So this was my first James Patterson book, Confessions of Murder Suspect. He’s a big author, I believe he was the top paid (or at least in the top 5) author last year or this year; and after what I just read, I don’t think I want the exact facts. I’d rather not know about how much this author makes… or maybe I would. The only reason I would is so that I can somehow justify what he just wrote as a severe lack of time. I can’t tell you how many times I rolled my eyes.
As I sat reading this book, I struggled to connect with the main character, Tandy. This should have been a very easy connection for me. My mother was a drill sergeant. I had a 4.2 weighted GPA in high school at the top college preparatory school in the state. Tandy was an emotionless drone… which under this kind of pressure is unreal.
I don’t even feel like I should warn you about the spoilers. There’s no point, this wasn’t an exciting book, even if they had tons of “action”. The book read like a screenplay… ie direction cues and then very flat dialogue (actors make dialogue really come off the page).
Quite honestly, I’m in shock, and I have no idea how to write this review. He’s a big author; I expect SO much more from him! You guys should know that I try to find redeeming qualities in books, regardless of how weak either the prose or the content is. I can’t find it in this book. I see no redemption. Since I am at such a loss for words, I will just list the transgressions he made:
- He addressed the reader. Seriously… like “dear reader”. I don’t like this. This book is aimed at 12 years old and up, but still, addressing the reader was a poor move. This angle completely weakened the story. I kept waiting for it to enrich the story, but it never did.
- He kept having Tandy go off on tangents and then say that they were private thoughts to be kept for later. I was only 20 pages into the book when I’d gotten completely tired of that device. Once, maybe twice, it might have been cute and intriguing. But, for the whole first fifty pages, it was like he was just trying to keep us reading by throwing out promises of a better story later. This whole story, in fact, seemed like a set-up for something better, maybe a sequal? That’s where the beef of the story would be.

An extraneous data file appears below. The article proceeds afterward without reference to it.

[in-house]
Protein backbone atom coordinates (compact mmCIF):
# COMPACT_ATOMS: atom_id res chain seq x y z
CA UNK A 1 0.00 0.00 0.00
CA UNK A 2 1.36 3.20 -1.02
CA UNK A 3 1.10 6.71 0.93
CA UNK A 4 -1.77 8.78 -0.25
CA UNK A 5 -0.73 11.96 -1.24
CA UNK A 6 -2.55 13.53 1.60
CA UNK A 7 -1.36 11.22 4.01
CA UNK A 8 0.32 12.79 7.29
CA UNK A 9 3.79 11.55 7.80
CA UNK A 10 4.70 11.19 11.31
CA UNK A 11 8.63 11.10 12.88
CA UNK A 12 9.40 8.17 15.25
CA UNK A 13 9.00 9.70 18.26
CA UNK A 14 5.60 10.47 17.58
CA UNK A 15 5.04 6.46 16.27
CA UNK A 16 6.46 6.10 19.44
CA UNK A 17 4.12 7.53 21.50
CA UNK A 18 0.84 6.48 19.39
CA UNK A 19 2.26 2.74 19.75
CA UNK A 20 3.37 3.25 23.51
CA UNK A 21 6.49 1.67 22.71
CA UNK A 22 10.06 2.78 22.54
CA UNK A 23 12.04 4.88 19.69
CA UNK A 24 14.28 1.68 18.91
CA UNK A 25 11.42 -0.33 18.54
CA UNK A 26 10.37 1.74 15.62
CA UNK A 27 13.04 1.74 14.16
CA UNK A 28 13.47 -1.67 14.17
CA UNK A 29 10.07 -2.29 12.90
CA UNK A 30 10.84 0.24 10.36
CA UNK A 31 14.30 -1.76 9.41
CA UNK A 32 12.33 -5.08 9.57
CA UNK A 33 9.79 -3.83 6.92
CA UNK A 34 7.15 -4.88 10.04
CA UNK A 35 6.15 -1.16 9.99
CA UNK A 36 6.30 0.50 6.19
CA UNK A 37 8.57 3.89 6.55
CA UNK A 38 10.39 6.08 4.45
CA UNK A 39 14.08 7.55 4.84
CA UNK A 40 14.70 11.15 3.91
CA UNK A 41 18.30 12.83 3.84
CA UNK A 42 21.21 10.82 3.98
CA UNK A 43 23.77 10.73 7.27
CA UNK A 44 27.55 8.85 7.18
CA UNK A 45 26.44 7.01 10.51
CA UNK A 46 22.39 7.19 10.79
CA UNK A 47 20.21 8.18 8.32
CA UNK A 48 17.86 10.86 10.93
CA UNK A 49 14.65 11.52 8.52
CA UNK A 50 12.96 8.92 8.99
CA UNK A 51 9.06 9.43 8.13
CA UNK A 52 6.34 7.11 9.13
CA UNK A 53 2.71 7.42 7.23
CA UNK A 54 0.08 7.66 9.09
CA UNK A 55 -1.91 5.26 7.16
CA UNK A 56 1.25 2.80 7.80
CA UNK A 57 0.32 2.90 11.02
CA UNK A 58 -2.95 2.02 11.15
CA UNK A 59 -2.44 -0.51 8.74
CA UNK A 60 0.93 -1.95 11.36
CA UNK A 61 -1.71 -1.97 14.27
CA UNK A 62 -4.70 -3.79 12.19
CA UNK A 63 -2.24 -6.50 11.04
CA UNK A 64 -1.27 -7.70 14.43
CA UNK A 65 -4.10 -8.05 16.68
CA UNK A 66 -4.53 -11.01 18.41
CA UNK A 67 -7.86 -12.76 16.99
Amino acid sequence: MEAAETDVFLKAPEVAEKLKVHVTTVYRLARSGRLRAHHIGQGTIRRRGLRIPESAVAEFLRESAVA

- Here’s a quote for you, “And it might not surprise you at this point to learn that I can actually read Chinese.” Really? This is called telling. Remember the point I made in #1 up there? Well, this is proof that he just addressed the reader as an excuse to “tell” and not “show”. WRITERS PLEASE DON’T FOLLOW THIS EXAMPLE.
- He has an axe to grind against the press. He named a TV anchor “Imbimbo”. Im Bimbo. I’m Bimbo. Or, you could even go the Latin route to come to the same meaning… he doesn’t like media searching for a story.
I’ve checked out the other reviews. They pretty much say the same things about the ending, too. It was a letdown. In the beginning, I thought I knew who had done it. But, I worked out this ending before he had gotten to it, but told myself he’d never do it because it was just too lame.
In general, it had all the things I’d heard about James Patterson. You know the political thriller aspects. There was mystery solving and some nifty little facts that someone had to research, I’m sure. But, the quality of writing was just not there. The lines were put together like a well versed testimony, which basically just recounts the facts with little emotional additions.
I have to say, this was a complete letdown. I’m not sure I’ve given two stars before. Three stars just seem like too much from an author of his magnitude. I had considered reading his other stuff, but now I’m probably going to hold off for a bit. He’s left a sour, I-can’t-believe-you-wrote-that taste in my mouth.
Did I forget this was a co-authored book by Maxine Paetro? Well, the name’s pretty small on the cover. Patterson’s was obviously who their media representatives wanted people to notice, so that’s why I focused my assault on him.
As a last note: I will point out that in the first pages, the parents of four (three of which are still at home) die. I’m not entirely sure how I feel about a 12 year-old reading on this topic. There are quite a few other books that I would feel comfortable with them reading… this book would actually be at the bottom of that list.